09:49pm Saturday 23 September 2017

Too much salt may harm more than blood pressure

Dr Jennifer Keogh She has published a preliminary study showing high salt intake adversely affects blood vessel function, which may lead to serious health problems such as atherosclerosis (stiffening and narrowing of the arteries) and heart disease.
 
“This study was the first time anyone had shown that if you reduce your salt intake, you get benefits on the blood vessel or endothelial function,” she says.
 
“When we conducted this preliminary study, we found people on a lower salt diet had much better blood vessel response than those on a high salt diet.
 
“We cut off blood supply in the participants’ arms for a short time using a blood pressure cuff and then measured how well the blood vessel relaxed to allow increased blood to flow to the extremities by measuring blood vessel size with ultrasound equipment following either a reduced or normal salt diet.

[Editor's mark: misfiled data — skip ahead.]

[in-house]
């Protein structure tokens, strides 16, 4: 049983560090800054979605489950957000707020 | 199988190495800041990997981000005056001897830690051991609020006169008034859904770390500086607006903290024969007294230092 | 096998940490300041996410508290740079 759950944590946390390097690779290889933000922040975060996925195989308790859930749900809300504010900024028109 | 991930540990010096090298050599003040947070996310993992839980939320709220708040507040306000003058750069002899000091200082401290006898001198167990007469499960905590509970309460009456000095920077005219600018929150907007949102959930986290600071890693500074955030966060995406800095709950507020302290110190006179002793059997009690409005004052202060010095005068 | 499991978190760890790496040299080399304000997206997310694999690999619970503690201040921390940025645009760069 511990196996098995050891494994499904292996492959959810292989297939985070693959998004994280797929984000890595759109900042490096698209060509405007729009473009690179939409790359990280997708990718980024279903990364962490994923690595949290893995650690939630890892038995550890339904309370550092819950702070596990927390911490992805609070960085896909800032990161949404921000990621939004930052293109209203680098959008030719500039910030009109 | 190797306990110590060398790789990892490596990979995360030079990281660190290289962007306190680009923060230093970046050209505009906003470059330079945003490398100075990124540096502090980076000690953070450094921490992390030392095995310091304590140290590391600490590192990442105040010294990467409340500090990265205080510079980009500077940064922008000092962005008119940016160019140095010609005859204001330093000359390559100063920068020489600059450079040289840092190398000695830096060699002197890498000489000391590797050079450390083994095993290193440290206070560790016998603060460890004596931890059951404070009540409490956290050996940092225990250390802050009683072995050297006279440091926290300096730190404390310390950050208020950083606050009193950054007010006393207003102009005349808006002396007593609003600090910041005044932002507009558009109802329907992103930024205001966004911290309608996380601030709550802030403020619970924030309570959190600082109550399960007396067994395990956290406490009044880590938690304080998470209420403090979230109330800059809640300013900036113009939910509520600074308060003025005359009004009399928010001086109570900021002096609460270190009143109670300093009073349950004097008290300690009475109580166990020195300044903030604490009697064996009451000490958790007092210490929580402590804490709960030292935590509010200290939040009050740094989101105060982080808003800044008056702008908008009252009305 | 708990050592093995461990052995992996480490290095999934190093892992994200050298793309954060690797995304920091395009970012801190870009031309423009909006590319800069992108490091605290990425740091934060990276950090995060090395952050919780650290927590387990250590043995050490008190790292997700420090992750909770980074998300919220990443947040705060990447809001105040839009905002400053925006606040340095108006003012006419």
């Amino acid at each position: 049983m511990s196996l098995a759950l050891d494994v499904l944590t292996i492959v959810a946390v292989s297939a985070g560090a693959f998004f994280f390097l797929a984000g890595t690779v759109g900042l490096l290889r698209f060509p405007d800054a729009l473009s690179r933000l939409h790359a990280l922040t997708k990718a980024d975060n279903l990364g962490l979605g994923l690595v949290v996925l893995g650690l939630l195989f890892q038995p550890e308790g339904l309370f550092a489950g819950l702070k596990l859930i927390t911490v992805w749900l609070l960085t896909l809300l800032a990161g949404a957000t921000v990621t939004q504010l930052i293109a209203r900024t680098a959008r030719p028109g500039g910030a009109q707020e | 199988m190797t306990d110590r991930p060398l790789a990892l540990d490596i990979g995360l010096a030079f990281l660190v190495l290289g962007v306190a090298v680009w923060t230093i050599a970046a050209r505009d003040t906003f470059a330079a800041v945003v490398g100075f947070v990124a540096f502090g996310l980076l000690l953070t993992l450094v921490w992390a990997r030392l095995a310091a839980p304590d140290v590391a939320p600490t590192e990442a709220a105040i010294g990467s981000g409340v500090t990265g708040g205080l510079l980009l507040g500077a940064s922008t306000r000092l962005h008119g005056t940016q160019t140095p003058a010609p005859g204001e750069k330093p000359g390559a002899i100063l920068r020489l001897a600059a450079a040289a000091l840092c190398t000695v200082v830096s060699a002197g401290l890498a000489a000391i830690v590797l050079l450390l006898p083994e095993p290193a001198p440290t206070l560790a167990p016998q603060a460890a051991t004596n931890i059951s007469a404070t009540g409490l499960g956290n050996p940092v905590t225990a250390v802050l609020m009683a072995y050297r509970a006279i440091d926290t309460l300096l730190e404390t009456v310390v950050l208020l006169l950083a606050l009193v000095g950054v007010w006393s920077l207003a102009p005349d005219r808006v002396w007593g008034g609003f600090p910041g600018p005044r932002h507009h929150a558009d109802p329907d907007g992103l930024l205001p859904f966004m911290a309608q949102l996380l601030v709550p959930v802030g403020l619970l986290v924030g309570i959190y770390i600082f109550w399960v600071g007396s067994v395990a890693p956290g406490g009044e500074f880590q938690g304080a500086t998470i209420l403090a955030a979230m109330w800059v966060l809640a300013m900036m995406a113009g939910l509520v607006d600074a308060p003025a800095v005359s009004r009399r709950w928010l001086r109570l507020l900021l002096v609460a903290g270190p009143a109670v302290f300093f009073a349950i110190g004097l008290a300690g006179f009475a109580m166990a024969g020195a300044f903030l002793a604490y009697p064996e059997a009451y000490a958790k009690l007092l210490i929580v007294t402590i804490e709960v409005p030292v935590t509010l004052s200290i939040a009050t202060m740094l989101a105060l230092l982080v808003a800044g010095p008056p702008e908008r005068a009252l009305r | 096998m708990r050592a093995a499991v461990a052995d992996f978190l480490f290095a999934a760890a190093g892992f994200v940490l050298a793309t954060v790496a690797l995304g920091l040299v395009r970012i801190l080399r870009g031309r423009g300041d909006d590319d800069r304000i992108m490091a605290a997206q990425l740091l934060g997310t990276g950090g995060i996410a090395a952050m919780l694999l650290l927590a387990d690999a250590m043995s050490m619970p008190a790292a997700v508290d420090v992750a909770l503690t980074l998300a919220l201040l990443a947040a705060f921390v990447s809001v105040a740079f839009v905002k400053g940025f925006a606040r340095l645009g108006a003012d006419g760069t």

“If the blood vessel can’t increase in size, it suggests it’s not as healthy as it should be.”
 
Dr Keogh has recently been awarded $246,355 funding in the National Health and Medical Research Council’s 2010 Project Grants Scheme to investigate sodium intake and endothelial function in a longer six-week study at UniSA’s City East campus.
 
Dr Keogh, who contributed to the CSIRO’s Total Wellbeing Diet, hopes the study will provide an understanding of how salt has an effect beyond blood pressure.
 
“The NHMRC suggests the population intake for sodium should be around six grams per day. However, most people are taking around nine to 12 grams per day,” she says.
 
“However, this high salt intake is not discretionary. Most people don’t add salt to their food and they don’t add salt to their cooking, but salt is abundant in our manufactured foods.
 
“In this wider study I’ll be taking blood samples to see what changes are taking place in the blood. We believe salt could be affecting nitric oxide, a substance produced by the endothelial cells which helps the blood vessels relax. 
 
“I’d like to see this work help to inform public health policy in the area and to contribute to health authorities and state and federal governments changing their policies in relation to salt.”


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